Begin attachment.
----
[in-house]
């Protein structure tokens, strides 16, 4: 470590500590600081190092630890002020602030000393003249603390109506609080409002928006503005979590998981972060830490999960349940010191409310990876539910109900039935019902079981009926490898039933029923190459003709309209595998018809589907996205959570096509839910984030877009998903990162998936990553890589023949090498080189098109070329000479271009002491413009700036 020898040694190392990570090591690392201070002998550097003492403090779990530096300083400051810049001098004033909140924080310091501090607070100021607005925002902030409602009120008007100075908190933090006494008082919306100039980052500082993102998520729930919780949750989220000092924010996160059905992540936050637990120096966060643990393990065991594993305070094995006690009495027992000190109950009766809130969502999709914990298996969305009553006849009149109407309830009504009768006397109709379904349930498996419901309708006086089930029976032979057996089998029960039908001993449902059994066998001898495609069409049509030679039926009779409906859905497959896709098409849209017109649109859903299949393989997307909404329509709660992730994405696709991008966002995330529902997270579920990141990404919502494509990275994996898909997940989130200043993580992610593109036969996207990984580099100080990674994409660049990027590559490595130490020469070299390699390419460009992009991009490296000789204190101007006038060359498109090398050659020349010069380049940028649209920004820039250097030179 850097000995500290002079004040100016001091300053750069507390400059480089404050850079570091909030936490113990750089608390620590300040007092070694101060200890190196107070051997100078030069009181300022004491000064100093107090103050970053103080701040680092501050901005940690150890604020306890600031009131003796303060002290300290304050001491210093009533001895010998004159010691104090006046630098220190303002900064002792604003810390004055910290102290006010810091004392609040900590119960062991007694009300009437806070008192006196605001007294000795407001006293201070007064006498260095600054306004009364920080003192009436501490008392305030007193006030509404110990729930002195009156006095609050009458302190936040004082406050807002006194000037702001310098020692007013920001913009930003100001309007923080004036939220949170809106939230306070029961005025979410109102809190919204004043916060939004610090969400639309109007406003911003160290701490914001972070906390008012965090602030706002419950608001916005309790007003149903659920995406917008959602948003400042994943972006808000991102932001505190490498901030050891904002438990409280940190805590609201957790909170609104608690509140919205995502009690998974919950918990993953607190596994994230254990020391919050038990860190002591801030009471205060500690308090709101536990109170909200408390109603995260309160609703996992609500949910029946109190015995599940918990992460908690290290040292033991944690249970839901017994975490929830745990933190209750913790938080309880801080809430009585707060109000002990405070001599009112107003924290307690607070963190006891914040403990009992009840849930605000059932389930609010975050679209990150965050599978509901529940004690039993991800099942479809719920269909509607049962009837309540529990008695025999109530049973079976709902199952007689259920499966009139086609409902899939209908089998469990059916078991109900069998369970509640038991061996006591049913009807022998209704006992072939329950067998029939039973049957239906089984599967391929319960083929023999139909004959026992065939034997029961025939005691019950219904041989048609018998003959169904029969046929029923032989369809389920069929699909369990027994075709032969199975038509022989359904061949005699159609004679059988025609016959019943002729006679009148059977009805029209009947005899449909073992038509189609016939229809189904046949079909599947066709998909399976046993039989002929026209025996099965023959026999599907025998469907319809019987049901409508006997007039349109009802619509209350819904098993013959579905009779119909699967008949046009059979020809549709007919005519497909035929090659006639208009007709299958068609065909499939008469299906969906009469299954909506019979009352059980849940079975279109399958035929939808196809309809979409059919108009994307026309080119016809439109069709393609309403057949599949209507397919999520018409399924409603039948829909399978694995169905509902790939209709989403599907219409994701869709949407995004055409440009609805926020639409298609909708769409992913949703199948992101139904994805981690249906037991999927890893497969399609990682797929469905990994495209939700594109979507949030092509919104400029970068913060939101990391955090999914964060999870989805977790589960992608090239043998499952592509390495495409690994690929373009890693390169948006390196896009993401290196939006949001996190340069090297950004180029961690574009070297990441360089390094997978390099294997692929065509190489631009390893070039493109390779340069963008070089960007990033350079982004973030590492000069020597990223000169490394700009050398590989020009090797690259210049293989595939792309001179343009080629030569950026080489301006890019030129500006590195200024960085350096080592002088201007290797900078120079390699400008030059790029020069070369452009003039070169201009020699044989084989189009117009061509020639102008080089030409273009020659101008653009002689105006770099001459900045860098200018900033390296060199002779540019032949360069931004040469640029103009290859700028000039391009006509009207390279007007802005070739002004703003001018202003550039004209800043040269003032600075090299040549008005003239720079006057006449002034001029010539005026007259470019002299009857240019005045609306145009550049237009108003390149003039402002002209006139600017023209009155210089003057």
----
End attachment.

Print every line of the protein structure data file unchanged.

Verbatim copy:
[in-house]
């Protein structure tokens, strides 16, 4: 470590500590600081190092630890002020602030000393003249603390109506609080409002928006503005979590998981972060830490999960349940010191409310990876539910109900039935019902079981009926490898039933029923190459003709309209595998018809589907996205959570096509839910984030877009998903990162998936990553890589023949090498080189098109070329000479271009002491413009700036 020898040694190392990570090591690392201070002998550097003492403090779990530096300083400051810049001098004033909140924080310091501090607070100021607005925002902030409602009120008007100075908190933090006494008082919306100039980052500082993102998520729930919780949750989220000092924010996160059905992540936050637990120096966060643990393990065991594993305070094995006690009495027992000190109950009766809130969502999709914990298996969305009553006849009149109407309830009504009768006397109709379904349930498996419901309708006086089930029976032979057996089998029960039908001993449902059994066998001898495609069409049509030679039926009779409906859905497959896709098409849209017109649109859903299949393989997307909404329509709660992730994405696709991008966002995330529902997270579920990141990404919502494509990275994996898909997940989130200043993580992610593109036969996207990984580099100080990674994409660049990027590559490595130490020469070299390699390419460009992009991009490296000789204190101007006038060359498109090398050659020349010069380049940028649209920004820039250097030179 850097000995500290002079004040100016001091300053750069507390400059480089404050850079570091909030936490113990750089608390620590300040007092070694101060200890190196107070051997100078030069009181300022004491000064100093107090103050970053103080701040680092501050901005940690150890604020306890600031009131003796303060002290300290304050001491210093009533001895010998004159010691104090006046630098220190303002900064002792604003810390004055910290102290006010810091004392609040900590119960062991007694009300009437806070008192006196605001007294000795407001006293201070007064006498260095600054306004009364920080003192009436501490008392305030007193006030509404110990729930002195009156006095609050009458302190936040004082406050807002006194000037702001310098020692007013920001913009930003100001309007923080004036939220949170809106939230306070029961005025979410109102809190919204004043916060939004610090969400639309109007406003911003160290701490914001972070906390008012965090602030706002419950608001916005309790007003149903659920995406917008959602948003400042994943972006808000991102932001505190490498901030050891904002438990409280940190805590609201957790909170609104608690509140919205995502009690998974919950918990993953607190596994994230254990020391919050038990860190002591801030009471205060500690308090709101536990109170909200408390109603995260309160609703996992609500949910029946109190015995599940918990992460908690290290040292033991944690249970839901017994975490929830745990933190209750913790938080309880801080809430009585707060109000002990405070001599009112107003924290307690607070963190006891914040403990009992009840849930605000059932389930609010975050679209990150965050599978509901529940004690039993991800099942479809719920269909509607049962009837309540529990008695025999109530049973079976709902199952007689259920499966009139086609409902899939209908089998469990059916078991109900069998369970509640038991061996006591049913009807022998209704006992072939329950067998029939039973049957239906089984599967391929319960083929023999139909004959026992065939034997029961025939005691019950219904041989048609018998003959169904029969046929029923032989369809389920069929699909369990027994075709032969199975038509022989359904061949005699159609004679059988025609016959019943002729006679009148059977009805029209009947005899449909073992038509189609016939229809189904046949079909599947066709998909399976046993039989002929026209025996099965023959026999599907025998469907319809019987049901409508006997007039349109009802619509209350819904098993013959579905009779119909699967008949046009059979020809549709007919005519497909035929090659006639208009007709299958068609065909499939008469299906969906009469299954909506019979009352059980849940079975279109399958035929939808196809309809979409059919108009994307026309080119016809439109069709393609309403057949599949209507397919999520018409399924409603039948829909399978694995169905509902790939209709989403599907219409994701869709949407995004055409440009609805926020639409298609909708769409992913949703199948992101139904994805981690249906037991999927890893497969399609990682797929469905990994495209939700594109979507949030092509919104400029970068913060939101990391955090999914964060999870989805977790589960992608090239043998499952592509390495495409690994690929373009890693390169948006390196896009993401290196939006949001996190340069090297950004180029961690574009070297990441360089390094997978390099294997692929065509190489631009390893070039493109390779340069963008070089960007990033350079982004973030590492000069020597990223000169490394700009050398590989020009090797690259210049293989595939792309001179343009080629030569950026080489301006890019030129500006590195200024960085350096080592002088201007290797900078120079390699400008030059790029020069070369452009003039070169201009020699044989084989189009117009061509020639102008080089030409273009020659101008653009002689105006770099001459900045860098200018900033390296060199002779540019032949360069931004040469640029103009290859700028000039391009006509009207390279007007802005070739002004703003001018202003550039004209800043040269003032600075090299040549008005003239720079006057006449002034001029010539005026007259470019002299009857240019005045609306145009550049237009108003390149003039402002002209006139600017023209009155210089003057």